A Halloween to remember (IT)
by Loretta N.Di Vita
It was Halloween in the medieval Tuscan hill town of San Gimignano when my husband and I spotted a life-size werewolf. Figuring the furry prop indicated something “Halloweeny” awaited inside, we decided to investigate. To our astonishment, we had stumbled upon the Museum of Torture, housing a collection of 100 medieval instruments of pain. Admittedly, the prospect of descending into a torture chamber of sorts presented a weird (and frightening) diversion, but morbid curiosity prevailed and we couldn’t step away.
Once inside, it was obvious that the exhibit had nothing to do with Halloween thrills. Rather, the collection is intended as a message about human rights abuses involving torture and the importance of tolerance. A museum statement posted on an interior wall read: “The horror aroused in our visitors viewing the instruments allows us to make them our allies against torture.”
The preamble failed to prepare us for the sight of so many tools created by human beings to inflict pain (most often fatally) on other human beings – for motives of coercion, humiliation, misguided retribution and sheer violence. The apparent creativity and ingenuity that went into their making was both mind-boggling and revolting.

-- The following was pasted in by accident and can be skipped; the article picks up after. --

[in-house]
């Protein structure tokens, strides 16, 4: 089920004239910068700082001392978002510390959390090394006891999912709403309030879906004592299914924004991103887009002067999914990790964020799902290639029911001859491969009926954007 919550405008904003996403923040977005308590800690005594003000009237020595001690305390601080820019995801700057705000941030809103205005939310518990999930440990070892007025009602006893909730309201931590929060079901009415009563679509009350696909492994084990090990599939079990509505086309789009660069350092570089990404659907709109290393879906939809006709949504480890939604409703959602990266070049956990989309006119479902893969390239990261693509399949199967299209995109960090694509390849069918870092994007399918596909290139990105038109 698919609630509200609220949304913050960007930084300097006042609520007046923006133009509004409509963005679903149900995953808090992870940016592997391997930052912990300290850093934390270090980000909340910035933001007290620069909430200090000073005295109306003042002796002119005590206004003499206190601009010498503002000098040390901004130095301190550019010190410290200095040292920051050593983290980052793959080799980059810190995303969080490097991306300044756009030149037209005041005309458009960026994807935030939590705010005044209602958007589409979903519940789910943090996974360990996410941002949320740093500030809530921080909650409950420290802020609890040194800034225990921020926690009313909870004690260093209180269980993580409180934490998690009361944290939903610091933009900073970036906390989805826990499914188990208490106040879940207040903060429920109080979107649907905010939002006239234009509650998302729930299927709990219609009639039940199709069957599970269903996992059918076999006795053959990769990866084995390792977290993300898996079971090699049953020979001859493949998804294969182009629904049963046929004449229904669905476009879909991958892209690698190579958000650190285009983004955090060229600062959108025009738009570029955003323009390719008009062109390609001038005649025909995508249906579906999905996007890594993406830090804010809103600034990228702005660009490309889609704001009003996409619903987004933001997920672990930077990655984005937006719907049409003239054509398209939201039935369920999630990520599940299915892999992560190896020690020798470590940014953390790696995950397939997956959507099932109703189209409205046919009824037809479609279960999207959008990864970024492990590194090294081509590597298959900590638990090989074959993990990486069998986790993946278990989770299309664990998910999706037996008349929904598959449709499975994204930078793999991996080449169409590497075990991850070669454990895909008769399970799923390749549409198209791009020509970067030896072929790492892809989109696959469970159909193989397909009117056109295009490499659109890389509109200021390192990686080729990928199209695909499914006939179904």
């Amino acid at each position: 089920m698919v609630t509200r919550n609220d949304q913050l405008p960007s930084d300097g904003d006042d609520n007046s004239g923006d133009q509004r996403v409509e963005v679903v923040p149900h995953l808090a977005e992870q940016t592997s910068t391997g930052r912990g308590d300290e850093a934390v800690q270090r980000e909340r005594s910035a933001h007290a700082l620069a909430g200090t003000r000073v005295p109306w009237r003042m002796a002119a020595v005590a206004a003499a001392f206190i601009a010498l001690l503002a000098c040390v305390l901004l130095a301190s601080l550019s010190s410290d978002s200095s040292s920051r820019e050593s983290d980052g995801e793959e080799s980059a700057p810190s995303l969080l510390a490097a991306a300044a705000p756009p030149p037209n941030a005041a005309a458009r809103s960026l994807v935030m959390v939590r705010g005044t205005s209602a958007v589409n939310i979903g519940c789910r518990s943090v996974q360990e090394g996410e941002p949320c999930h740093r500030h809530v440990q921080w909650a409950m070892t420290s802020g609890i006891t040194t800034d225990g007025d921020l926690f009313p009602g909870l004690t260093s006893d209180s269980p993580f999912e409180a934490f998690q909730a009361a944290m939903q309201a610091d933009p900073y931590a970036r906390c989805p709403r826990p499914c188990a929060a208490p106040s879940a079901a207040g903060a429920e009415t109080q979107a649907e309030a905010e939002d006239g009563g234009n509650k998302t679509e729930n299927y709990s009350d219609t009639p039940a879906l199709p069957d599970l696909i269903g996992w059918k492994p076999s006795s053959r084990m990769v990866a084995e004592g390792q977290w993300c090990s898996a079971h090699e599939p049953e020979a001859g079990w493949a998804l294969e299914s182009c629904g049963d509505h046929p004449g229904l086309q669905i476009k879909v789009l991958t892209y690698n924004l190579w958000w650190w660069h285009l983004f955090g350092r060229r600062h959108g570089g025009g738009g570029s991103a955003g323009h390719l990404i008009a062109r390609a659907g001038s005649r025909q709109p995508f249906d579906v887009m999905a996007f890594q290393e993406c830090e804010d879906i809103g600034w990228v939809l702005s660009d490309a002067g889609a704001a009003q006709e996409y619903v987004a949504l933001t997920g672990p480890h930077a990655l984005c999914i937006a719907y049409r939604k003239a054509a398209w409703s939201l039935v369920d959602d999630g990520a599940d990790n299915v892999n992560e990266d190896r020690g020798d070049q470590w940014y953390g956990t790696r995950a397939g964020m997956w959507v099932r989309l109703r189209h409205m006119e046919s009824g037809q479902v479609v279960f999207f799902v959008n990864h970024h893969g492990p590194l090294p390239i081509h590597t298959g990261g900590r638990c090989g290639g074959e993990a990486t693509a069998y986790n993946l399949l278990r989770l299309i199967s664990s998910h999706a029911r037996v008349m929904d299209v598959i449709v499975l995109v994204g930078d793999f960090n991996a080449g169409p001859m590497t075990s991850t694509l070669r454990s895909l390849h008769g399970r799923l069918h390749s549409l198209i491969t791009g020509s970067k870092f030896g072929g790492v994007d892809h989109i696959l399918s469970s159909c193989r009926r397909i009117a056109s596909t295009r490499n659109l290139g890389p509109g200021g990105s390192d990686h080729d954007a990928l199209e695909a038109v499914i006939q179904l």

Within the collection, there were pieces with straightforward names, like the Interrogation Chair, a primitive, wooden contraption lined with metal spikes, used to punish prisoners and ‘persuade’ other prisoners to fess up while watching its victims.
Other inventions had been appointed oddly fanciful descriptors. For example, the Heretic’s Fork – used to extract confessions from liars, blasphemers and religious nonbelievers before their executions, or the Maiden of Iron – a grisly scarab-shaped prototype of unspeakable possibility, which historians claim (thankfully) was never actually implemented.
Bizarrely, many items had been executed (sorry!) with inexplicable flourish, adorned with floral and curlicue details (as if prettifying them could camouflage their savagery.) And, adding insult to injury: some instruments bore etched depictions presumably of the torturers’ sadistic facial expressions, as well as the anguished faces of the tortured.
Starving for a shred of comic relief, we were only slightly amused by long-nosed masks meant to be worn by civil offenders so that they’d be subjected to public ridicule. How ridiculous! I thought, until it struck me that comparable psychological torment is cast on individuals today when they’re publicly shamed through social media.
What was our personal take-away from the museum? We realized that criminal tendencies, as well as torturous forms of punishment, transcend history and defy civilization.
It must be challenging for the museum to maintain objectivity without resorting to shock-value (remember the random werewolf?) But if a little sensationalism is what it takes to get people inside, reflecting on matters of humanity—then, fine. Clearly the exhibit isn’t for the faint of heart; and I, for one, was relieved that I hadn’t fainted. Back on the cobblestone streets of San Gimignano—shaken and dismayed—we took in deep breaths of crisp autumn air, and agreed that we’d never forget our Halloween in Tuscany.